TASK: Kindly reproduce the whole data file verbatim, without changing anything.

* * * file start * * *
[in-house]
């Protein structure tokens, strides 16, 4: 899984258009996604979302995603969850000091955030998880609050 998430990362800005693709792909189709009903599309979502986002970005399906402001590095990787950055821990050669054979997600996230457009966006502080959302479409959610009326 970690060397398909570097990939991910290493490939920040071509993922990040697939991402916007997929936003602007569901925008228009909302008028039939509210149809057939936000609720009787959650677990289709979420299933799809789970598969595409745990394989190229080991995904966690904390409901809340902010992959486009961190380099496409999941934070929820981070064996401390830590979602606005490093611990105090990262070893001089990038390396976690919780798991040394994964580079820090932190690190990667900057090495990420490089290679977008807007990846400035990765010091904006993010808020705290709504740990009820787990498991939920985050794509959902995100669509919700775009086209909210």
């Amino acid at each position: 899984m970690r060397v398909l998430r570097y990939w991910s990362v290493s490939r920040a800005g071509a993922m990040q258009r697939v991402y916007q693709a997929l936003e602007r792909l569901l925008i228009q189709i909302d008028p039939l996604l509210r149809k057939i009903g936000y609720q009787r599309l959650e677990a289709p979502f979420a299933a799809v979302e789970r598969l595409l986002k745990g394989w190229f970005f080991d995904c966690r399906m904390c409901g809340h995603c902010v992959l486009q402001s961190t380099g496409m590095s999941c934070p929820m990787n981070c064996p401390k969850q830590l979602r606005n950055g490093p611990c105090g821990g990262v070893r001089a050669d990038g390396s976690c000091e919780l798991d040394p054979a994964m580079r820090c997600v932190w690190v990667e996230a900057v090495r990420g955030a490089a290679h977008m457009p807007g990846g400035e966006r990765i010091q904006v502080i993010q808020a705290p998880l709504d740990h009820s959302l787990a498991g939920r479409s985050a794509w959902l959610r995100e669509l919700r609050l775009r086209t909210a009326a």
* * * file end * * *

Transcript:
[in-house]
């Protein structure tokens, strides 16, 4: 899984258009996604979302995603969850000091955030998880609050 998430990362800005693709792909189709009903599309979502986002970005399906402001590095990787950055821990050669054979997600996230457009966006502080959302479409959610009326 970690060397398909570097990939991910290493490939920040071509993922990040697939991402916007997929936003602007569901925008228009909302008028039939509210149809057939936000609720009787959650677990289709979420299933799809789970598969595409745990394989190229080991995904966690904390409901809340902010992959486009961190380099496409999941934070929820981070064996401390830590979602606005490093611990105090990262070893001089990038390396976690919780798991040394994964580079820090932190690190990667900057090495990420490089290679977008807007990846400035990765010091904006993010808020705290709504740990009820787990498991939920985050794509959902995100669509919700775009086209909210």
């Amino acid at each position: 899984m970690r060397v398909l998430r570097y990939w991910s990362v290493s490939r920040a800005g071509a993922m990040q258009r697939v991402y916007q693709a997929l936003e602007r792909l569901l925008i228009q189709i909302d008028p039939l996604l509210r149809k057939i009903g936000y609720q009787r599309l959650e677990a289709p979502f979420a299933a799809v979302e789970r598969l595409l986002k745990g394989w190229f970005f080991d995904c966690r399906m904390c409901g809340h995603c902010v992959l486009q402001s961190t380099g496409m590095s999941c934070p929820m990787n981070c064996p401390k969850q830590l979602r606005n950055g490093p611990c105090g821990g990262v070893r001089a050669d990038g390396s976690c000091e919780l798991d040394p054979a994964m580079r820090c997600v932190w690190v990667e996230a900057v090495r990420g955030a490089a290679h977008m457009p807007g990846g400035e966006r990765i010091q904006v502080i993010q808020a705290p998880l709504d740990h009820s959302l787990a498991g939920r479409s985050a794509w959902l959610r995100e669509l919700r609050l775009r086209t909210a009326a």